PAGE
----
(And for once, that title isn’t far off from the truth!)
Let me start off by saying I didn’t do much original stuff here. This post refers to two boards. What I did was:
– take schematics from the Interwebs
– make superficial tweaks (which will be discussed shortly)
– lay them out onto circuit boards
– buy said circuit boards
– solder up said circuit boards
– tinker until said boards worked.
Most of the hard work was done by Raphaël Assénat over here. I took his schematic, made some tweaks, and built. Those tweaks were:
– I kept hearing about people having issues with Zener diodes on the USB data lines. Therefore, I decided that since my ATMega168A was going to run at 12MHz, I’d run it at 3.6V (this is technically not allowed at 12MHz if you read the datasheet strictly, but in reality it’s totally fine). In fact, my ATMega168A runs at almost 3.9V due to the particular diodes I’m using not having the desired drop… so the USB runs hot (should be closer to 3.3V) and the ATMega runs happy. However, I also left in the ability to populate Zeners and just jumper out my changes, which is what I ended up doing (both methods worked just fine though – my work PC and home PC both saw both prototype boards).
– I changed which I/O pins are being used for the controllers. Partly, this is so I could add a 5th controller, so I could stuff one in a Tribal Tap multitap. Partly, it’s because I could. 🙂
– I changed the code to support 5 controllers (but then I backed it down to 4 again, as I really don’t ever intend to use 5, and responsiveness might take a hit?) and 12 buttons per controller as opposed to the original 8. The reason I did this was because I built my own “SNES controller” which has 4 directions and 12 buttons.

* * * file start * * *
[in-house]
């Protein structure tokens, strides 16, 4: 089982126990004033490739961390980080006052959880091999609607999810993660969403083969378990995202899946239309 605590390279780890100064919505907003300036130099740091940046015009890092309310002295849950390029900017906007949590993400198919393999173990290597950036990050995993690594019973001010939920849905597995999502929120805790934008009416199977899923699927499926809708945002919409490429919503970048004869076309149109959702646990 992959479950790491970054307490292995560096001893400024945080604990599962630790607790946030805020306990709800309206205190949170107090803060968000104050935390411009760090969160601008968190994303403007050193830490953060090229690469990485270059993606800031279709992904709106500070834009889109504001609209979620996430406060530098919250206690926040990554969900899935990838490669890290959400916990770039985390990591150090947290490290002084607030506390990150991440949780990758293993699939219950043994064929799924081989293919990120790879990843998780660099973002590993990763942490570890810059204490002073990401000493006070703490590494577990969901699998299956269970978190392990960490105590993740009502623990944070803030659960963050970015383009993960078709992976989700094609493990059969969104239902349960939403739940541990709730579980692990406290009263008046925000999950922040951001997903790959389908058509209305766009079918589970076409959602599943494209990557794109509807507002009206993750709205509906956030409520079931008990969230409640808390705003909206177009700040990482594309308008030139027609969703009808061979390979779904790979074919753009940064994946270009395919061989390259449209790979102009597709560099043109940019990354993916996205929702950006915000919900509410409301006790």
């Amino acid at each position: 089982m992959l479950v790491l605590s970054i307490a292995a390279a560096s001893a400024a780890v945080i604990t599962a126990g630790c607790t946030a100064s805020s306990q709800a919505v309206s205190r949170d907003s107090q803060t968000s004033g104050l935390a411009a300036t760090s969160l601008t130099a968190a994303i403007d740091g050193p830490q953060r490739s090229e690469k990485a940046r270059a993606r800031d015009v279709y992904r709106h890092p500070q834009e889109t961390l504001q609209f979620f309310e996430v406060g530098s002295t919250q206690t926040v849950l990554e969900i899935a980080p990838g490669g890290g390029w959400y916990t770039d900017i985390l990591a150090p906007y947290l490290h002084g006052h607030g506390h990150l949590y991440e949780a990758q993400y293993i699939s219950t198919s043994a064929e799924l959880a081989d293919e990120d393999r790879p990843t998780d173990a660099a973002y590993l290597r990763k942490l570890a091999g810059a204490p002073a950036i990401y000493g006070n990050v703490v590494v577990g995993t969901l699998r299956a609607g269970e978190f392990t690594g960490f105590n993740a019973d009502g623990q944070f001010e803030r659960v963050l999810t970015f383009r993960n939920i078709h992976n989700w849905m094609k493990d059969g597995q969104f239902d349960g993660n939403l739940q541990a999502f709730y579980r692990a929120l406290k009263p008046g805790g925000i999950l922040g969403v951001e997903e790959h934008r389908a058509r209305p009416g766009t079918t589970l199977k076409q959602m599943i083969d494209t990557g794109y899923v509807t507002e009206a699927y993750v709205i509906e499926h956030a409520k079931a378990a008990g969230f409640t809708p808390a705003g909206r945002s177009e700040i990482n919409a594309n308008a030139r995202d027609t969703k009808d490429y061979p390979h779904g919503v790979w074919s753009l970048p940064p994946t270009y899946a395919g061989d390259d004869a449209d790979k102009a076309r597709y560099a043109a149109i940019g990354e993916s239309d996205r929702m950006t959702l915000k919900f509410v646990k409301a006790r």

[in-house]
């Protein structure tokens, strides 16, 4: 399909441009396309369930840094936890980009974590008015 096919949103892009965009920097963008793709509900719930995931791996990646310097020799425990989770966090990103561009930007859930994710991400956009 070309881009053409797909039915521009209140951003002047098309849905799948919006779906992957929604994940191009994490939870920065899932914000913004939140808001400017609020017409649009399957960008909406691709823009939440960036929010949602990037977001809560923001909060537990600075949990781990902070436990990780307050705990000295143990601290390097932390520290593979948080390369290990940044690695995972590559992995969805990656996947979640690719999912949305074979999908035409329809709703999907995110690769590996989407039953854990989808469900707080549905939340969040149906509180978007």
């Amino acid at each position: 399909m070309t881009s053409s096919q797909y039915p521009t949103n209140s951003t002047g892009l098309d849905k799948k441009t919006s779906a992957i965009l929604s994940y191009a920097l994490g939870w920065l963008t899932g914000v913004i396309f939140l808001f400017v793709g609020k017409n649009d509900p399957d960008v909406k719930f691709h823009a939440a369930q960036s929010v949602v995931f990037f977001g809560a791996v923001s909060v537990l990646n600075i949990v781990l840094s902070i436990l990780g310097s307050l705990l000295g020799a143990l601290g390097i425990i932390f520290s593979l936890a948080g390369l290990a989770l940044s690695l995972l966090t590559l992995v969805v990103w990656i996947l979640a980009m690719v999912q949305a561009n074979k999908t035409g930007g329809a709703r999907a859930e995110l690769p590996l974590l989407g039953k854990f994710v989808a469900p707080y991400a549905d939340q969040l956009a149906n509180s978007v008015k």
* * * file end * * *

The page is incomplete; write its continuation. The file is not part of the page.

– Unlike the original 4nes4snes boards, mine are all through-hole construction, because I am too lazy to do surface-mount soldering.
This board is the one that closely mirrors the original design. The other one doesn’t populate the Zeners near the USB, and uses rectifier diodes for voltage regulation, and 1N4148 diodes for the data lines coming from the SNES controller. In this case, the SNES controller’s power comes after only one of the two rectifier diodes, so it’s relatively close to the +5V it expects. Then the data coming back goes through one of the signal diodes, dropping it roughly the same as the second rectifier diode. The idea was to save a few parts’ worth of diodes and keep the ATMega running at roughly 3.6V. (I’ll post the schematic shortly, which might make things a little more obvious.)
This seems like a good opportunity to mention one of my favorite devices: the Bus Pirate from Dangerous Prototypes. It’s a wonder tool that lets you talk to all kinds of devices (in this case, it programmed my ATMega using the AVRDUDE software). I got my Bus Pirate awhile back from Seeed Studio, who, interestingly enough, also made these PCBs for me with their Fusion PCB service. It was my first time using Fusion PCB, but I got my boards in just under 3 weeks, and they work perfectly and look sharp (despite my mistakes with the solder mask), so I’m sure I’ll use them again in the future.
The SNES controller board is much more straight-forward. Take schematic from here, layout on board. The results are here.
Some issues with soldering this first one. My solder station’s tips are really wide, so I’ll be buying new ones shortly. On the end, you can see 4 pins, labeled Latch, Clk, Data and Data. Pin 3 (the first “Data”) has the option of placing a diode or resistor in series. I chose not to do that on this prototype (you can see on the bottom that nothing is populated). Originally, I’d thought to put the diode for my SNES-USB design on this board, but then I realized it’d be difficult to use a regular SNES controller, which doesn’t have that diode, so I moved it onto the other board. I left it on here in case there was another reason for it I couldn’t think of at the time. Latch connects to Latch on the SNES-USB, Clk to Clk, and then Data goes to one of the numbered pins 1-5 (for controller 1 through 5). Vcc and GND must also be connected between both boards.
So, does it work?
See for yourself. 🙂 I will post the source code changes to add the ATMega168 support, as well as the 12-button support shortly, along with the board designs, so you can make your own using Fusion PCB or whatever service you like (both are 2 layer boards, so I don’t really recommend doing this at home).
Got a question or comment? Feel free to leave a message!.